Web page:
Terror attack leaves French town grappling with fear and hatred

Many in France worry that attack will aggravate anti-Muslim sentiments coming so soon after the killings at satirical magazine Charlie Hebdo in Paris.
Women embrace on June 28, 2015, in front of the Mosque of Villefontaine in France, where about 300 people gathered  to ‘condemn the attack’ of the man who drove a van into a warehouse packed with dangerous gases in the neighbourding town of Saint-Quentin-Fallavier in an apparent bid to blow up the factory. Omain Lafabregue / Agence France-Presse
Women embrace on June 28, 2015, in front of the Mosque of Villefontaine in France, where about 300 people gathered to ‘condemn the attack’ of the man who drove a van into a warehouse packed with dangerous gases in the neighbourding town of Saint-Quentin-Fallavier in an apparent bid to blow up the factory. Omain Lafabregue / Agence France-Presse

SAINT-QUENTIN-FALLAVIER, FRANCE // The French town where a terrorist decapitated a man and targeted a gas plant is now grappling with the aftermath: a climate of heightened suspicion and division among its 6,000 residents.

Neighbours came in groups – walking and peering out car windows – to gawk at the forest of cameras that popped up on Friday on Saint-Quentin-Fallavier, near Lyon.

They were anxious to share their emotions and find out about the assault after the attacker placed his victim’s severed head with flags carrying Arabic inscriptions at a factory entrance before driving into the plant and ramming into gas cannisters.

Akin Yilmaz, a 20-year-old studying law in Lyon, was worried that the attack will add to what he said is animosity towards Muslims.

Anti-Muslim sentiments were aggravated by the assaults on satirical magazine Charlie Hebdo and a kosher grocery in Paris that left 17 people dead in January, he said.

“This has dirtied Islam’s reputation,” he said. “A lot of people will mix things up. They’ll believe Islam is the enemy.”

President Francois Hollande said the incident was clearly an act of terrorism.

The government has arrested a suspect, who had been under surveillance from 2006 to 2008 because of links to Salafist movements, and is investigating whether or not he has accomplices.

Saint-Quentin residents voiced concerns that show Mr Yilmaz’s fears may be well grounded.

A man who declined to be named blurted out that France is paying the price for being too hospitable to immigrants.

A woman walking by with her daughter said she does not feel safe anymore, because the neighbouring larger cities of Villefontaine and L’Isle d’Abeau have seen their populations expand in the last 10 years and now include many jobless youths who are children of immigrants.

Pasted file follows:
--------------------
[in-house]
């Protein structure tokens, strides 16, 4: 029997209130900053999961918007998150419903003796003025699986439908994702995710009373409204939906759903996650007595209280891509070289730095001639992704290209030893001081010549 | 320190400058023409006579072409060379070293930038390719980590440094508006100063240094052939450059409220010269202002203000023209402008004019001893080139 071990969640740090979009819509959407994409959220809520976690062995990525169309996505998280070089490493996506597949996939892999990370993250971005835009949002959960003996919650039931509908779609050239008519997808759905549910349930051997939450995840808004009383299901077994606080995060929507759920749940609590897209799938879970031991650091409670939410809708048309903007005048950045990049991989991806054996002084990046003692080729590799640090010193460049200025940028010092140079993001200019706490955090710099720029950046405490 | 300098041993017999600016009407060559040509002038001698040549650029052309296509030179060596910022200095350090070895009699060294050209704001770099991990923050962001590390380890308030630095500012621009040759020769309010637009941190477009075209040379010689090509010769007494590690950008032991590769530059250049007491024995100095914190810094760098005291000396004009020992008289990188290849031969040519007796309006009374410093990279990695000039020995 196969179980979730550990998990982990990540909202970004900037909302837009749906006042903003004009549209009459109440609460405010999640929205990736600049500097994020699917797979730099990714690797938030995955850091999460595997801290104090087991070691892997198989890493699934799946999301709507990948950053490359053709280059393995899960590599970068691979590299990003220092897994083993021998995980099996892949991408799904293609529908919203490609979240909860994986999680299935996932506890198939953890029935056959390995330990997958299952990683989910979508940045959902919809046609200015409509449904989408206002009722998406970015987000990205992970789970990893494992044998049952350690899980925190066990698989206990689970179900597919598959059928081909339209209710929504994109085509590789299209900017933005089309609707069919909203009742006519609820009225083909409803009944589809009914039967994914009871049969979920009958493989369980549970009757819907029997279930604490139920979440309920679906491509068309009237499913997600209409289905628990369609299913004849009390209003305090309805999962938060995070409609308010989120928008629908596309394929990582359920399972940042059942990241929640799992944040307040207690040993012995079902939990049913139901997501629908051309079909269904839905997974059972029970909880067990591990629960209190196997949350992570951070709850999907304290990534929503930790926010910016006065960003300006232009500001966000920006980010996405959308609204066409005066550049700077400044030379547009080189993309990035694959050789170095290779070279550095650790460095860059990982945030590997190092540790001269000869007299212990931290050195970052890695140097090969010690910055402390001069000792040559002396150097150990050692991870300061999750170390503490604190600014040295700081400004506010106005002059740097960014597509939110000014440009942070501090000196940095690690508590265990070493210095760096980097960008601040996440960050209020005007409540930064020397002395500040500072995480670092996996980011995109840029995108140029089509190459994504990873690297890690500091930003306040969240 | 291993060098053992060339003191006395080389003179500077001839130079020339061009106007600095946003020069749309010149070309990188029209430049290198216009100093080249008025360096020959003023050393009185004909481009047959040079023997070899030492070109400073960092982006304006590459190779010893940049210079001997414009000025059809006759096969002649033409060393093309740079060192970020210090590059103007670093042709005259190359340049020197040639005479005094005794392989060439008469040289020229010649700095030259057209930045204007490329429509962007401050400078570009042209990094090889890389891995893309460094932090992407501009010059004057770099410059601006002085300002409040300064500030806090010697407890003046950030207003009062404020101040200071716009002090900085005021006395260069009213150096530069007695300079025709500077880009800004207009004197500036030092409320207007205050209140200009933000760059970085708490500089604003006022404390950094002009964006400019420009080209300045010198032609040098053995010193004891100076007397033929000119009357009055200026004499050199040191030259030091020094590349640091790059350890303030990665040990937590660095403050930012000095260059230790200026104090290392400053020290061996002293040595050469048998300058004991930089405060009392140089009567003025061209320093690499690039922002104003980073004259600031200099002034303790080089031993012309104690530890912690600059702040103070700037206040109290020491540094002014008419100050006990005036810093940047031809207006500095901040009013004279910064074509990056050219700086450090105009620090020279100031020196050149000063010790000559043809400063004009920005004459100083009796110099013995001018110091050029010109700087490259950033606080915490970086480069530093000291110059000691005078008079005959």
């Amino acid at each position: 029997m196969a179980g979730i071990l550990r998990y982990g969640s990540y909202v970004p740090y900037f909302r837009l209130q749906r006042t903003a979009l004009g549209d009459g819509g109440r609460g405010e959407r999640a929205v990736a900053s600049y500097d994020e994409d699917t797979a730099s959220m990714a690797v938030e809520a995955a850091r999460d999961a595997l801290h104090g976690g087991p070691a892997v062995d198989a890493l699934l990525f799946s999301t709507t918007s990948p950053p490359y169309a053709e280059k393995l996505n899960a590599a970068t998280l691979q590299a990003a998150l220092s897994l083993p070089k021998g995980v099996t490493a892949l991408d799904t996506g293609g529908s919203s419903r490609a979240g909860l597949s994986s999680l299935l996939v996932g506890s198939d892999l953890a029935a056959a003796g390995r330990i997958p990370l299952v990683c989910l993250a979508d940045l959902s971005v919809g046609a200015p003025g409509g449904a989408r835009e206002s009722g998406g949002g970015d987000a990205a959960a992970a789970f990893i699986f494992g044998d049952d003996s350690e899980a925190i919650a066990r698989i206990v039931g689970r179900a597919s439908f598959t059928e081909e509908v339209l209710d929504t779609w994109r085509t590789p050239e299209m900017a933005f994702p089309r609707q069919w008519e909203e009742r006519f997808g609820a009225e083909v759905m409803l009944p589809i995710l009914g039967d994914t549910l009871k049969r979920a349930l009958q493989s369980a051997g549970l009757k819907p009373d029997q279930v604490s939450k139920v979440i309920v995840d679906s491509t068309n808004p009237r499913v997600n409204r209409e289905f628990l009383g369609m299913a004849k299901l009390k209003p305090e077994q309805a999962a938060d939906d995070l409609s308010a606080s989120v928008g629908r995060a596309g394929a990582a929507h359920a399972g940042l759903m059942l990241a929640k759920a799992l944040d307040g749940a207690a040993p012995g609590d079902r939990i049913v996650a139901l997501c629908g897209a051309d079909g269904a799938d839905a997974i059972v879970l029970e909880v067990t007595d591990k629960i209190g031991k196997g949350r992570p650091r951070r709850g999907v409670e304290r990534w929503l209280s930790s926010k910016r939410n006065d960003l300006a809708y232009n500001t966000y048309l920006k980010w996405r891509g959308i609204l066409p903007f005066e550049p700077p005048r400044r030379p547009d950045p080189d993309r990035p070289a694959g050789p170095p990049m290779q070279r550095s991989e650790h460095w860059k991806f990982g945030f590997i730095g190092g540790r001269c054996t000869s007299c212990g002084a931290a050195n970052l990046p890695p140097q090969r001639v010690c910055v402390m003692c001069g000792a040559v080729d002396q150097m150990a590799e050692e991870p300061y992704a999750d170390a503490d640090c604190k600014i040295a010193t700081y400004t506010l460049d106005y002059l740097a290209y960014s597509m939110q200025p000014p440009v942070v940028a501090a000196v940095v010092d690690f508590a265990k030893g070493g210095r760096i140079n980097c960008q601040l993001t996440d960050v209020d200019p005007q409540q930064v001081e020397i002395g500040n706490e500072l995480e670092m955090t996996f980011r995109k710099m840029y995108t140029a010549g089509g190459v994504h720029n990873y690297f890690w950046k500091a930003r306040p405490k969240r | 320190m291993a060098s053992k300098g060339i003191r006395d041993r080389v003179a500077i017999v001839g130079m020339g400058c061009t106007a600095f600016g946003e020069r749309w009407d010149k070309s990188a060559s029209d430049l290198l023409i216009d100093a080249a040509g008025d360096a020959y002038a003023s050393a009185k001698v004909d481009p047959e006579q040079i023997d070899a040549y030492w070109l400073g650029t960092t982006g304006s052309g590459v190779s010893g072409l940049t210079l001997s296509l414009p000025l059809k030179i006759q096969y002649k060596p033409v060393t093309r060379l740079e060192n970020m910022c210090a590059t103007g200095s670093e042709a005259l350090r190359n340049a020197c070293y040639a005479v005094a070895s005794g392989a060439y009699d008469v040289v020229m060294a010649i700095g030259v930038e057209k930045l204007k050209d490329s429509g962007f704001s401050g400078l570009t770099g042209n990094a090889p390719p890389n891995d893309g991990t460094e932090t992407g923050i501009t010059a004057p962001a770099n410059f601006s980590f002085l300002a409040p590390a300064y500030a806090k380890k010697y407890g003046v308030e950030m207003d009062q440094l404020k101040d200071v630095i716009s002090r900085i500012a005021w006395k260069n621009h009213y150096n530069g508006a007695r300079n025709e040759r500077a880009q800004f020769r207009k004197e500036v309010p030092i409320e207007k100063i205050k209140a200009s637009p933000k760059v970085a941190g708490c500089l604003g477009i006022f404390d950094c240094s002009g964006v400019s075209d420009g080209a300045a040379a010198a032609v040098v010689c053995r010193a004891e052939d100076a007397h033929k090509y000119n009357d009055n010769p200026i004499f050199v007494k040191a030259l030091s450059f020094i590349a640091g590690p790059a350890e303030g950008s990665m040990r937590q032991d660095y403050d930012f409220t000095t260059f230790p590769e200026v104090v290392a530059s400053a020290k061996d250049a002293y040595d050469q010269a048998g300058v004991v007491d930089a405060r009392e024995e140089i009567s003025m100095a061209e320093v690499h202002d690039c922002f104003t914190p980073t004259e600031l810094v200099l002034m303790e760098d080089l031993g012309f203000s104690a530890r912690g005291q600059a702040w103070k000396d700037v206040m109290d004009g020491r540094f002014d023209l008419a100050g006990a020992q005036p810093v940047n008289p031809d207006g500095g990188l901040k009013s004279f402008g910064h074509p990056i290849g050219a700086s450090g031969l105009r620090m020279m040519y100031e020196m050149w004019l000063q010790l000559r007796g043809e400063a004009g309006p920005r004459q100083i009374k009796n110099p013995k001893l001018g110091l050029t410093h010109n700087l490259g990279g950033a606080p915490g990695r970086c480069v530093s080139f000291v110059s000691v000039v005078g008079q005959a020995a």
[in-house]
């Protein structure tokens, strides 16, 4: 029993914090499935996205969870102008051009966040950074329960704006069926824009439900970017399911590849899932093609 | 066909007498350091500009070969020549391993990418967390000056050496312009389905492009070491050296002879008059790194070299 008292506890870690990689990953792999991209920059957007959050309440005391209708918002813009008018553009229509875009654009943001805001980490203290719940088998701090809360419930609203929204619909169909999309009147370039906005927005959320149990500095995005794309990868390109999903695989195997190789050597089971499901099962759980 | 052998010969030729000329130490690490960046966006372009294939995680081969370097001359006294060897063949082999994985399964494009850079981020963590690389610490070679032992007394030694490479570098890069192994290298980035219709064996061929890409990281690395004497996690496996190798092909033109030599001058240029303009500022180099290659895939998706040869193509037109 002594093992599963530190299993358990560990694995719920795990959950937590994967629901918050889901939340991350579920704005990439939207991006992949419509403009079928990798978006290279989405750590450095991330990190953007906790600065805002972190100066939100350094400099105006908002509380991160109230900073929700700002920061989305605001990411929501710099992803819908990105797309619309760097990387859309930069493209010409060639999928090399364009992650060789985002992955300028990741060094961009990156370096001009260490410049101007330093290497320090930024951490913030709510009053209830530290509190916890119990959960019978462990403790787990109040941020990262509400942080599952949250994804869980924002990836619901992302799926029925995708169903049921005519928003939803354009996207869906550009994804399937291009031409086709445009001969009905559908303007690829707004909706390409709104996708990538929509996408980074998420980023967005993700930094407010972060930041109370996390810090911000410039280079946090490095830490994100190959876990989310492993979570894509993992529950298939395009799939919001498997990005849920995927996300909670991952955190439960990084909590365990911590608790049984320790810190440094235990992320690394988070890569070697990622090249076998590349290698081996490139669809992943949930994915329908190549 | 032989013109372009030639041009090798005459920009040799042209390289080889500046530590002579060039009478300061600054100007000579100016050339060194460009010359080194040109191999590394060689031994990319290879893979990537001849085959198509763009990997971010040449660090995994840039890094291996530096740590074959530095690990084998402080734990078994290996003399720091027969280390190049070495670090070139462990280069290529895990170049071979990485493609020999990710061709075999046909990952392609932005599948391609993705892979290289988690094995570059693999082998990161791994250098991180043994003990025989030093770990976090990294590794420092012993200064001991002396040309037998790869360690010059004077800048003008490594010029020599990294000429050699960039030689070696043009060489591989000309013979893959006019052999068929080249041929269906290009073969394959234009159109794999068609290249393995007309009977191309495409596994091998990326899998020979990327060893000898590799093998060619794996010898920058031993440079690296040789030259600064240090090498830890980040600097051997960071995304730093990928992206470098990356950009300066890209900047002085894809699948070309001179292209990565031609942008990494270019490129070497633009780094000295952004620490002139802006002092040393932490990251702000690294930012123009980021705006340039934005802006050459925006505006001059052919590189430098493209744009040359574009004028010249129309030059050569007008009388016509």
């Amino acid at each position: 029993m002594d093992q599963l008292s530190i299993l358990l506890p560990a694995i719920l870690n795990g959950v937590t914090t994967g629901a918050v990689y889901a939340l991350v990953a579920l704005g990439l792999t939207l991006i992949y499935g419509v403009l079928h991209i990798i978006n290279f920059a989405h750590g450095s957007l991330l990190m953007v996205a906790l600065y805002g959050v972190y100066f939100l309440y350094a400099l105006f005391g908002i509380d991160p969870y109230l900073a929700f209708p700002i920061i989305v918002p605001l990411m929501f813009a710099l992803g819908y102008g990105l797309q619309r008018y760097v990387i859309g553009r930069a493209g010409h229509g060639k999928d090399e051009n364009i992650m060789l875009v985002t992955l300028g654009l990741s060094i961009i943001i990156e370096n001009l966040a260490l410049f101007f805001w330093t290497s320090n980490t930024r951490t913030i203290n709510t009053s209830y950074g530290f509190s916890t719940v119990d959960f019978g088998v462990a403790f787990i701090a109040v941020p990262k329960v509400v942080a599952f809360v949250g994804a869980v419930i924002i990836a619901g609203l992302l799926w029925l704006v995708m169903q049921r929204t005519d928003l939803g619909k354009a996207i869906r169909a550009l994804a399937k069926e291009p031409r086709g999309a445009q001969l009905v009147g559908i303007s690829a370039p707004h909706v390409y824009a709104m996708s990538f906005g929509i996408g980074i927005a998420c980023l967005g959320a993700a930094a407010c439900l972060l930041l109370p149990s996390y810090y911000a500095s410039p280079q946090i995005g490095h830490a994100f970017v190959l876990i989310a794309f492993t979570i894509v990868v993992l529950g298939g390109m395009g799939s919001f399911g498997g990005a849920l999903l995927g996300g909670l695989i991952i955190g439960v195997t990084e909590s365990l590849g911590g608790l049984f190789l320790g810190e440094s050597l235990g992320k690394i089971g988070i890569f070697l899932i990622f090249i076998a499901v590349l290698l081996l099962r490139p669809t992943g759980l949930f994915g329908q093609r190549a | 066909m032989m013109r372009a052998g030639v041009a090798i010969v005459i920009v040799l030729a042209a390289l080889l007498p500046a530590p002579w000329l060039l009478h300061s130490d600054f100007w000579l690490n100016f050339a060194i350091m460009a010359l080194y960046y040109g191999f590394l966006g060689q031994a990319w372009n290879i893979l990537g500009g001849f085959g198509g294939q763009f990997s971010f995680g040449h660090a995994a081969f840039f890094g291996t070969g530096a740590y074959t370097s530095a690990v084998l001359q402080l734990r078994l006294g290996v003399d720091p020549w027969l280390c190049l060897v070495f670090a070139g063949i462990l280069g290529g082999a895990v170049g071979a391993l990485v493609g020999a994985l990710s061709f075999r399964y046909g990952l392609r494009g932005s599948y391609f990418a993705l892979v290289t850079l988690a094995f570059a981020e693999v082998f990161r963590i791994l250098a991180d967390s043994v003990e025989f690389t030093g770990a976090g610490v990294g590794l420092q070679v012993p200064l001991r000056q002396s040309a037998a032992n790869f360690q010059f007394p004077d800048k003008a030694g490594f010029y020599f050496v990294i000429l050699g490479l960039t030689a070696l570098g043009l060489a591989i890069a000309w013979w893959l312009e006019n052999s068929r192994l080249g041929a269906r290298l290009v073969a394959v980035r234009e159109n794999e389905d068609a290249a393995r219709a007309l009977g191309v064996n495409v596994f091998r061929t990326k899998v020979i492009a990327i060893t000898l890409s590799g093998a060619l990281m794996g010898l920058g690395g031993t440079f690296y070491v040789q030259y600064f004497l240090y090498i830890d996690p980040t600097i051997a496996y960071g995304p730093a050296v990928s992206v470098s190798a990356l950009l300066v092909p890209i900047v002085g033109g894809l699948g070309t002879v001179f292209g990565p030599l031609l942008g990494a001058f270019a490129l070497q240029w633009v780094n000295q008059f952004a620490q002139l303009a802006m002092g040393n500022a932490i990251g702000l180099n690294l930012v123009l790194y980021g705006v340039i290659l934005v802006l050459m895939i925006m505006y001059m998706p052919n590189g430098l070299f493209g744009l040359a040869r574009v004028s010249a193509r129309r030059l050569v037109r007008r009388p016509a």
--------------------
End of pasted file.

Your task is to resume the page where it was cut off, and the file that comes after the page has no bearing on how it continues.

On rue Alfred de Vigny, where the father of three lived in a four-storey building next to a small park, most people had their blinds lowered on Saturday morning and there was little activity, save a few journalists trying to find out where exactly the killer’s apartment was.

On a bench across from her apartment block, a woman wearing a veil who declined to give her name said she has never known such commotion after swarms of journalists turned up and special police emptied the building where she lives.

The woman, from Tunisia, said she raised her eight children in the compound and her husband worked for a nearby factory of chemical products.

Even the ordinary police had never come to the building in 25 years, she said.

Back in Saint-Quentin, residents were still coming to terms with the shock.

“It’s impossible to feel safe anywhere now,” said Shirley Dieude, 24, who works as a painter. “I used to think this could never happen here, in the countryside, and then last year six jihadists were arrested in La Verpillere”, a neighbouring town.

Prime minister Manuel Valls vowed on Sunday that the government is taking all necessary actions to counter the terrorist threat and ensure that the population is safe. Yet Ms Dieude wonders whether the government can effectively protect everyone from such attacks.

“It’s terrifying to think that the whole place could blow up with this plant and that nothing can be done to prevent it,” she said. “You can’t have the army guarding every single one of them, can you?”

* Bloomberg

Published: June 29, 2015 04:00 AM

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